How can future lawyers prepare for this change? Law students and young professionals may be concerned that a reduction in low-margin, high-volume tasks will lead to lower employment opportunities—after all, those with less specialized knowledge often work their way up by starting at the bottom.
The skills and competencies previously required by lawyers when embarking on their careers are no longer the same. A recent report by the International Bar Association considers the changes currently affecting the legal profession and the opportunities—and challenges—this poses for the future. The task force’s findings summarize the drivers of change in legal services, and the skills that are increasingly in demand.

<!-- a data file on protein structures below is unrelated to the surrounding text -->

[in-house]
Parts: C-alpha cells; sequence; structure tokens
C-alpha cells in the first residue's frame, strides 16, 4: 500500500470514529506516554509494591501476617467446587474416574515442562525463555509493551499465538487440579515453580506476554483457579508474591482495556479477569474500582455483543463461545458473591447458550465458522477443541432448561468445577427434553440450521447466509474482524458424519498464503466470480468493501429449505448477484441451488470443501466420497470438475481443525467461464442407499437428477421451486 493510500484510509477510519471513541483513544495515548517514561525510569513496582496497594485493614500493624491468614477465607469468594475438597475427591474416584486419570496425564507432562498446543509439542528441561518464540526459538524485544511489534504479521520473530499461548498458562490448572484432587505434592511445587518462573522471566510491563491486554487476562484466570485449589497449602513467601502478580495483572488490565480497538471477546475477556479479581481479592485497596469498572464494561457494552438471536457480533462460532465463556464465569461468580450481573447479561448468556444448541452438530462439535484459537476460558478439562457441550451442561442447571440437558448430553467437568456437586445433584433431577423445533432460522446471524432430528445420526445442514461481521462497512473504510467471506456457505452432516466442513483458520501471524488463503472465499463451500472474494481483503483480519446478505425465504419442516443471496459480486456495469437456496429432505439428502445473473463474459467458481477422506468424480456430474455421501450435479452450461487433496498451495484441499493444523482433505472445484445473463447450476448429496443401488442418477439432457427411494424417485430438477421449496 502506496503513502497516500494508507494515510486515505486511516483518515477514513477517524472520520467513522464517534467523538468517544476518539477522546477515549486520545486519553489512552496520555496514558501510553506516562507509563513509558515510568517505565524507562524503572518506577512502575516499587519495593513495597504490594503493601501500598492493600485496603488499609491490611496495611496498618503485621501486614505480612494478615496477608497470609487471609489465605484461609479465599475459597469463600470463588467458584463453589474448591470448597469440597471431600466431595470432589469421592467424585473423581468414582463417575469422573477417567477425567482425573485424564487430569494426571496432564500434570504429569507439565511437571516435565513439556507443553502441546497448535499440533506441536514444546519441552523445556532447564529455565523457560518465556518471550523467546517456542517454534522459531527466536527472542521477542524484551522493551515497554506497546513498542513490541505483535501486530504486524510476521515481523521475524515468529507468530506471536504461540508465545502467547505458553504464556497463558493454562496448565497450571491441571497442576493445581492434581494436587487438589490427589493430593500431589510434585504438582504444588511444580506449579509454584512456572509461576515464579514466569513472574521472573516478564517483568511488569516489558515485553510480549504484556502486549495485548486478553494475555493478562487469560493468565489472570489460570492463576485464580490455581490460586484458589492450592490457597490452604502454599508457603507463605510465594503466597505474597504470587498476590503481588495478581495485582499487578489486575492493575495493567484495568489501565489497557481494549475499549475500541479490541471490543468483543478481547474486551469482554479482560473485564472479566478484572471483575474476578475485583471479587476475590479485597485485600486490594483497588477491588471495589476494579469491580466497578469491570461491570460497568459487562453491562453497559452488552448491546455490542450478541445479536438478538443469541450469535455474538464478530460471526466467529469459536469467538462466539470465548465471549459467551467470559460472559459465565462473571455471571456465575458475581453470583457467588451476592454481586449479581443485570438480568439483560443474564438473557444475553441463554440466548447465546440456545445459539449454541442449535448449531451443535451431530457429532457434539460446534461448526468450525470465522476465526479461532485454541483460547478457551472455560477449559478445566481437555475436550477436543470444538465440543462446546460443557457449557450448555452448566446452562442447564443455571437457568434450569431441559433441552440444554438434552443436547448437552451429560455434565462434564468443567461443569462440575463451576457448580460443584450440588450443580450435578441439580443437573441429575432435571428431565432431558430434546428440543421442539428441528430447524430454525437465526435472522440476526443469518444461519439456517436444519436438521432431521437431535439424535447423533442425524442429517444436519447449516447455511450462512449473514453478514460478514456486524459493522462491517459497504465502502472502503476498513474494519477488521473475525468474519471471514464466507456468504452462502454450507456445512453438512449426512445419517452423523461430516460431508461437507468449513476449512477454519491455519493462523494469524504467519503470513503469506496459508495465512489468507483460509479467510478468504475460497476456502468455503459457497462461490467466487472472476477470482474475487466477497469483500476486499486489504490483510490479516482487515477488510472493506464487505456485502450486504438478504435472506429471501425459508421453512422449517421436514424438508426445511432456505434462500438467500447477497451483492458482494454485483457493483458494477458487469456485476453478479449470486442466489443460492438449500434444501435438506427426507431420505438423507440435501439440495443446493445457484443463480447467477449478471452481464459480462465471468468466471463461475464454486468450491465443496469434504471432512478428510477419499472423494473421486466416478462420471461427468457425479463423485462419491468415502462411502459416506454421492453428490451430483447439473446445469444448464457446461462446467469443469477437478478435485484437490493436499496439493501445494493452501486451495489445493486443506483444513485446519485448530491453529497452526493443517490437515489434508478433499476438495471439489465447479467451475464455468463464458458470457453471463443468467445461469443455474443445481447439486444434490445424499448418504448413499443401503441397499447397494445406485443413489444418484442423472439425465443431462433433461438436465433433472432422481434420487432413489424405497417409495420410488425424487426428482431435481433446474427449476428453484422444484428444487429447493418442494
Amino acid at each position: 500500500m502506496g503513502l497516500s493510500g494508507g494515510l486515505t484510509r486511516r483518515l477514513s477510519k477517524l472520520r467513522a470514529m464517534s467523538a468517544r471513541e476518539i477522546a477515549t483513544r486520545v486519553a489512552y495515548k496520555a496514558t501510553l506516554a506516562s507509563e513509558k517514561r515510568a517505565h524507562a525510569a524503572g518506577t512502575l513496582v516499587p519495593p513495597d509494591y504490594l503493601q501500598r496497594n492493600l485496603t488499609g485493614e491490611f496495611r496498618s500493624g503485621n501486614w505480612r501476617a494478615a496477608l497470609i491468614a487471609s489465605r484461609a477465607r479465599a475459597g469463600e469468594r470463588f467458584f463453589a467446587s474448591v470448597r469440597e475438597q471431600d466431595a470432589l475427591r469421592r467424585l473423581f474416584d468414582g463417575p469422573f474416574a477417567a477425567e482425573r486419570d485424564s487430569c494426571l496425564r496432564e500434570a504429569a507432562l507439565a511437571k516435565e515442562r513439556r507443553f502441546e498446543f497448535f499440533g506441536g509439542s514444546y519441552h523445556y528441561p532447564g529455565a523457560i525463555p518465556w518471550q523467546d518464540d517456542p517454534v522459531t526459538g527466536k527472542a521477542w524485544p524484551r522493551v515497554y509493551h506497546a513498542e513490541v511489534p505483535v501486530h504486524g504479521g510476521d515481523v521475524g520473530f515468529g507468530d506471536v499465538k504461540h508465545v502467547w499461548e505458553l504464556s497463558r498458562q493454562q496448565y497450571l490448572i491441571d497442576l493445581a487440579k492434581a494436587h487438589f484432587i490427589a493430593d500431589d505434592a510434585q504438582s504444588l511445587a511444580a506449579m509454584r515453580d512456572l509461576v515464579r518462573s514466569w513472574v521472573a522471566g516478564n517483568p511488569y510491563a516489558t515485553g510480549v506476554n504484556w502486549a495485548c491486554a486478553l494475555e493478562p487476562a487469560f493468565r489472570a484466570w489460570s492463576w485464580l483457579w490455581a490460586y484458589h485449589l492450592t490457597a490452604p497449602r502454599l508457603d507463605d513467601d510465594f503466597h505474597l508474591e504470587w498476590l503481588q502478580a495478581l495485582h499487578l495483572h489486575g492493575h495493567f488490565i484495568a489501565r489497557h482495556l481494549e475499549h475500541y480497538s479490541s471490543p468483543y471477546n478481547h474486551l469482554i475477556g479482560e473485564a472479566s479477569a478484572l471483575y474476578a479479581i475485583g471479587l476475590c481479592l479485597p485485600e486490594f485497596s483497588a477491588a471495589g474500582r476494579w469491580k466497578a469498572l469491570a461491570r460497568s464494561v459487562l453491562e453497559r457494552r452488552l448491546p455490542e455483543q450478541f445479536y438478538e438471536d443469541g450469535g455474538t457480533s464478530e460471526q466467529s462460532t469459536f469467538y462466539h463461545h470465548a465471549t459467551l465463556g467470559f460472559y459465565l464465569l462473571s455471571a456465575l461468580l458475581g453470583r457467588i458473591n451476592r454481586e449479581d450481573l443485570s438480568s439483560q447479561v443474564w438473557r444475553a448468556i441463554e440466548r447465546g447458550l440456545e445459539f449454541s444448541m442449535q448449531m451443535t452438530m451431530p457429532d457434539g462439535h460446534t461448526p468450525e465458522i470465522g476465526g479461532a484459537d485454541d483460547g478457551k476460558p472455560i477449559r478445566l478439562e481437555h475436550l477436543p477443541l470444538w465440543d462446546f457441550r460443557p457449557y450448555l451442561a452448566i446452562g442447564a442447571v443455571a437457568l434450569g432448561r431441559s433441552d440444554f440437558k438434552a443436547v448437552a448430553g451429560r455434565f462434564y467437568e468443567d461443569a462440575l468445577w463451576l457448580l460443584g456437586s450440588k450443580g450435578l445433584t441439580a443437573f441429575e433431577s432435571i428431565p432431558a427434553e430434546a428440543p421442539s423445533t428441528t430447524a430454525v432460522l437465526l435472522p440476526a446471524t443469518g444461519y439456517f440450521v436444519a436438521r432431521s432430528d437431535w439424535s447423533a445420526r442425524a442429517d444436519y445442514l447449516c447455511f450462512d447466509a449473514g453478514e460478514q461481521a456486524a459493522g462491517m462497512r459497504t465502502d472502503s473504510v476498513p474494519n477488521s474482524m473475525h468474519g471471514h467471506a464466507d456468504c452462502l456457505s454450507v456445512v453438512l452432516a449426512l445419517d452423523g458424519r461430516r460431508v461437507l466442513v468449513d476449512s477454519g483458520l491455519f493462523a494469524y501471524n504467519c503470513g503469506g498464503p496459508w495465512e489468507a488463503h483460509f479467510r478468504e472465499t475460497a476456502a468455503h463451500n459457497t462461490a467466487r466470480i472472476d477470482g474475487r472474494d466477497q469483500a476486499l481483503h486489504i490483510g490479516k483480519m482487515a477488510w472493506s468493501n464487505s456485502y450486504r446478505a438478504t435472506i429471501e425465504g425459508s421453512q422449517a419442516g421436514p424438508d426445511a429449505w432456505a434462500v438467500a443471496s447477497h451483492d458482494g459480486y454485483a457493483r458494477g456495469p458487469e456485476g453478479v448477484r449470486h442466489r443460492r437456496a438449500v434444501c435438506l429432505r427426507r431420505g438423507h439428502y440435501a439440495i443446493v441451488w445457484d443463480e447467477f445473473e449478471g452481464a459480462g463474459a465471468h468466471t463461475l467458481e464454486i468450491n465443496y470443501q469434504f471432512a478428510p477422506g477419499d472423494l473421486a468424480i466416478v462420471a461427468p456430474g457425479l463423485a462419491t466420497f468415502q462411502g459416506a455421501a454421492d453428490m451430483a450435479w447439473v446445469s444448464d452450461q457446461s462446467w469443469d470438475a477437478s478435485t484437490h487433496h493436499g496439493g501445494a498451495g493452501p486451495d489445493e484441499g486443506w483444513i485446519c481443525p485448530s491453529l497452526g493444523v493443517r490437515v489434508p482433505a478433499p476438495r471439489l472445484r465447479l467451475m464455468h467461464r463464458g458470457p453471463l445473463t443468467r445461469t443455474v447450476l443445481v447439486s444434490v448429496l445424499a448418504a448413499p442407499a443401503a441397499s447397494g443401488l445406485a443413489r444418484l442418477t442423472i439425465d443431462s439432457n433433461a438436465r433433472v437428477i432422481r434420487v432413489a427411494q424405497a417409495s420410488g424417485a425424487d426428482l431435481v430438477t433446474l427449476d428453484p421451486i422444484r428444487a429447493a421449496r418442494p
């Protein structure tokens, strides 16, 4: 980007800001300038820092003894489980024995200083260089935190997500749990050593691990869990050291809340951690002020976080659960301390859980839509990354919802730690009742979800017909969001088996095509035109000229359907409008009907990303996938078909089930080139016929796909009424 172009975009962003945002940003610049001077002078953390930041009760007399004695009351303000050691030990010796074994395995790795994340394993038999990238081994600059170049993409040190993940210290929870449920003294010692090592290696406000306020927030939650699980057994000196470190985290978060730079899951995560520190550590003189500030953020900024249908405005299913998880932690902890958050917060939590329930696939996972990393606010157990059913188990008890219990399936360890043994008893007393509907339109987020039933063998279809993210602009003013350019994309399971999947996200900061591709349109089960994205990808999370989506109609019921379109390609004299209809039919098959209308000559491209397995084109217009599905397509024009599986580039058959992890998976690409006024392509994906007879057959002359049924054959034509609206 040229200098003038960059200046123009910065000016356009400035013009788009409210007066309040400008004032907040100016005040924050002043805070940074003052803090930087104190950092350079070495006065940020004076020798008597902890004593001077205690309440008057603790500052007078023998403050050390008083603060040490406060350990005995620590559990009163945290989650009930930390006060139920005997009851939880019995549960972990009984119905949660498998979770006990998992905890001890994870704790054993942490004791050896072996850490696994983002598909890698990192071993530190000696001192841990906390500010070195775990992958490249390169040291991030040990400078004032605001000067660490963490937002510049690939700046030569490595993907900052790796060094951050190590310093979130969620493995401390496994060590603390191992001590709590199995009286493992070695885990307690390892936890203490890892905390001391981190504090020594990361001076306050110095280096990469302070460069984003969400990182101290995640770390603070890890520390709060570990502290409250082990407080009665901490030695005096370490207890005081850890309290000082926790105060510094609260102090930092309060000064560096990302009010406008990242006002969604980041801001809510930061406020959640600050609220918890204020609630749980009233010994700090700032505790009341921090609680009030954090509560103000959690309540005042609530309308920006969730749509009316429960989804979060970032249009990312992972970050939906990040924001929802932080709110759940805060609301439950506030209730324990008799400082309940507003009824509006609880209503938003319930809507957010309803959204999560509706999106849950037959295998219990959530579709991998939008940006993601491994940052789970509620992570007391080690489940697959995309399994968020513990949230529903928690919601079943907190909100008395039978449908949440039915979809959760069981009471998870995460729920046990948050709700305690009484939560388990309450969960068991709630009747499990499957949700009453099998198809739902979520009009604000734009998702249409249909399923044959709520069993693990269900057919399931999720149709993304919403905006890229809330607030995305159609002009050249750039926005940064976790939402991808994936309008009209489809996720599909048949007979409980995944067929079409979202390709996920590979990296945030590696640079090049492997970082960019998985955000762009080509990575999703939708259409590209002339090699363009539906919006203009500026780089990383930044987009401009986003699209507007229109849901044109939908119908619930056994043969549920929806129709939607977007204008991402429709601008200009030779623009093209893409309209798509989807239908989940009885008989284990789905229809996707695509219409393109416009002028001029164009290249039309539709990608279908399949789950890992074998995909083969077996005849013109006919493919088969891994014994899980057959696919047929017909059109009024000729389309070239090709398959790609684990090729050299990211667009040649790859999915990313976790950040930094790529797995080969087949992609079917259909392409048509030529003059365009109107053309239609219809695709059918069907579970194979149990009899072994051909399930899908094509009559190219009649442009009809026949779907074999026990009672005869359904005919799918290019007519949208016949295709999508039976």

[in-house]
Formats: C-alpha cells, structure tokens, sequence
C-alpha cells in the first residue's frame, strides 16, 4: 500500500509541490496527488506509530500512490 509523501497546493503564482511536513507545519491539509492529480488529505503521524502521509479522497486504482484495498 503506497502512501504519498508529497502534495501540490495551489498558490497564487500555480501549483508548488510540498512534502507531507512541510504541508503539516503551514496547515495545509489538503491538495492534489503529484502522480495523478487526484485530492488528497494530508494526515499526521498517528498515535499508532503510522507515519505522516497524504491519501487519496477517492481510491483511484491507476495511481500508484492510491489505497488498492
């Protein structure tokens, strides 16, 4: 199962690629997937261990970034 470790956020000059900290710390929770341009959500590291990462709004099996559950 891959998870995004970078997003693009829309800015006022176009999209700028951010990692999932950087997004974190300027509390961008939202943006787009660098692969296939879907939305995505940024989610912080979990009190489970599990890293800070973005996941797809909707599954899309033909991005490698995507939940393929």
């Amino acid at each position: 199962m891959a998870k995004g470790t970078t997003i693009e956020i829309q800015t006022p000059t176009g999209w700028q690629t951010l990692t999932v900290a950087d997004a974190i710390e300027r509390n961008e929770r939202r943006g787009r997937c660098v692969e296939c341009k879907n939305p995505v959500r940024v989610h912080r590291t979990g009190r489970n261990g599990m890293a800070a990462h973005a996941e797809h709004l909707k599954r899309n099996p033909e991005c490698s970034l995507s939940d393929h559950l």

As our global economy becomes increasingly interlinked and complex, lawyers must learn to navigate these systems if they are to provide a truly valuable service to their clients. But that’s not all.
IE Law School´s Vice dean Soledad Atienza makes the case that lawyers should develop the same competencies and skills as any other professional in our changing economy. Citing the 2018 report by the World Economic Forum—“The Future of Jobs”—she notes that the most valuable skills by 2022 will be analytical thinking and innovation; active learning and learning strategies; and creativity, originality, and initiative.
Any law student or established lawyer alike will see the similarities of this trend to the skill set required by the legal profession. Lawyers must remain up-to-date on changes in regulation and case law, apply critical thinking to evaluate how this may impact upon their client, and creatively consider the appropriate advice and best possible solution to offer. In that sense, lawyers should not lose focus on the core competencies the profession has always been known for, and see technology as a way to further expand their skill set.